Oh where to next ?
Capertee is tiny town along the Castlereagh Highway between Lithgow and Mudgee. It is one of those towns most of us drive through but not take to much notice of what it has to offer. Capertee was once a busy town as it was close to proximity to the fascinating shale mining ghost town of Glen Davis and its access to the beautiful Gardens of Stone National Park and the impressive Capertee Valley.
The town has a public school, police station, bush fire brigade hall, community hall (Progress Hall), public house (Royal Hotel), public telephone, two (rare) fibro constructed churches, and a combined garage/shop/post office. A community market is held on the third Sunday of each month in the Progress Hall.
Today, it is popular with landscape painters, photographers, bird watchers and walkers. In the (2007) US published book Fifty Places to Go Birding Before You Die, author, Chris Santella lists Capertee Valley as one of only two locations in Australia selected in his top 50 world bird watching locations. Bird watchers are attracted by the diverse birdlife in the area. One "destination" bird is the rare regent honeyeater (Xanthomyza phrygia). Pearsons Lookout located is only about 2 km south of the town offers views of Capertee valley.
Things to see and do
There is a wonderful map available at the Lithgow information centre called Map & Guide to birdwatching or you can download it on this link http://archive.lithgow.nsw.gov.au/tourism/caperteebirds.pdf
The Capertee Valley is well know around the world as an Important Bird Area (IBA) and is one of 50 top birdwatching locations in the world. Many species have found refuge here as the area is surrounded by trees and spectacular sandstone cliffs, the valley is in a transition zone where the forests of the Blue Mountains give way to the woodlands of the NSW western slopes. Vegetation varies from semi-rainforest to open forest, grassy woodlands and farmland grasslands. Not as heavily cleared as many other rural areas, the valley retains large areas of the critically endangered White Box–Yellow Box–Blakely’s Red Gum Grassy Woodland and Derived Native Grassland. Many woodland bird species, whose populations have fallen alarmingly elsewhere, remain relatively common and easily seen here.
Please note the following if you are setting out
Part of the valley’s charm is its comparative isolation. There are no cafés, no petrol stations, and, depending on your service provider and location, there may be no mobile phone coverage.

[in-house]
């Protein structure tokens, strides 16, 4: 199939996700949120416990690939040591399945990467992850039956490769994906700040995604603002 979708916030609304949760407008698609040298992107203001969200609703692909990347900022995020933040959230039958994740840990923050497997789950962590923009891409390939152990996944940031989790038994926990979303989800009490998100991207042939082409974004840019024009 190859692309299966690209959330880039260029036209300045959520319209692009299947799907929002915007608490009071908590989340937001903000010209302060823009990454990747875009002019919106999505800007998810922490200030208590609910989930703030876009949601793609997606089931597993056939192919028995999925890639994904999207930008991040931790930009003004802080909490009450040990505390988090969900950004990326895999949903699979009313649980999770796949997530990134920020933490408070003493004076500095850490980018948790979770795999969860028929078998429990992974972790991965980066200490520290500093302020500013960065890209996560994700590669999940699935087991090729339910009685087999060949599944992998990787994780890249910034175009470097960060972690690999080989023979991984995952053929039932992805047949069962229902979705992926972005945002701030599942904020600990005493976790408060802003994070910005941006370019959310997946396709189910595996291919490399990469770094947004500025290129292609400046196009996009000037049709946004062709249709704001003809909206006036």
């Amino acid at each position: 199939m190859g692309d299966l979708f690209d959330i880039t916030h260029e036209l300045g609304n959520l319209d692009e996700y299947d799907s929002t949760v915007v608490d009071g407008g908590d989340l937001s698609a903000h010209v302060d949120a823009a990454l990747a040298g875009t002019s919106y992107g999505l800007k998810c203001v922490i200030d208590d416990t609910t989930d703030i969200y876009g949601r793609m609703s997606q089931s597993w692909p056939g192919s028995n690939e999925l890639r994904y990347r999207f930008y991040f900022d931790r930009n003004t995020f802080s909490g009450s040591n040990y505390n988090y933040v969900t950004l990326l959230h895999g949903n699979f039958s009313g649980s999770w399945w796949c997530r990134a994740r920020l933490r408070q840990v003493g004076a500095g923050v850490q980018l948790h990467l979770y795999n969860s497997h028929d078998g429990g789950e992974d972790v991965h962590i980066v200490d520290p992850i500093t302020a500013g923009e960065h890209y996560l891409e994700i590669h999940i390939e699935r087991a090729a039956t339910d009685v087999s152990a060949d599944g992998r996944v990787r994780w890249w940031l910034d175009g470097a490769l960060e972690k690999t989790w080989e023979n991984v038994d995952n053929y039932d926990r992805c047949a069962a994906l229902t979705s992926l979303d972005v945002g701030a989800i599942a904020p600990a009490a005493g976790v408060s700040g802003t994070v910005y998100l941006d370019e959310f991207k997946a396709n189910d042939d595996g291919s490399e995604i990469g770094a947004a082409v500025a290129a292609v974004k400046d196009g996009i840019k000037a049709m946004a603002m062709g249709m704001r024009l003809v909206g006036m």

All 19 bird-watching sites shown on the map are easily accessible. A small section of the route is unsealed but suitable for 2WD vehicles.
After rain you may need a 4WD vehicle to visit Site 8.
If you wish to enter Capertee National Park (Site 14) call NPWS Mudgee office (02 6370 9000) for the padlock access code.
There are many gravel roads in the Capertee Valley. Beware of livestock and wildlife on the roads.
Don’t enter private property unless you have the owner’s permission and leave gates as you find them.
Please do not use bird call broadcasting (playback) as it can be stressful to the birds and disrupt breeding.
Make sure to pull off the road and park safely before birding.
Walk around the town.
If you have time, Capertee is a nice place to take a walk as there are a few old and interesting places around.
Capertee is a photographers dream with old abandoned buildings and has many old building still in use like the Royal Hotel Capertee.
Here is a link to the hotels history...https://tourism.lithgow.com/royal-hotel-capertee/
Go to Pearsons Lookout
Pearson's Lookout is 2 km south of Capertee on the Castlereagh Highway. It has breathtaking views over the Capertree Valley to the east. The valley, is 30 km across and is believed to be the world's second largest canyon with layers of coal and oil shale layer underneath it.
Visit Glen Davis Ruins
The Glen Davis Shale Oil Works, located in the Capertee Valley, was one of the largest employers in the area. Producing gasoline, the operation was an important strategic resource during the war era. In its heyday about 2,500 people lived in the township. Vertical sandstone cliffs stand guard over the crumbling vegetation covered structures lending a surreal impression.
Today, the ruins of this once thriving industry can be toured every Saturday at 2pm.
To find out more about these tours call.. (02) 6379 7380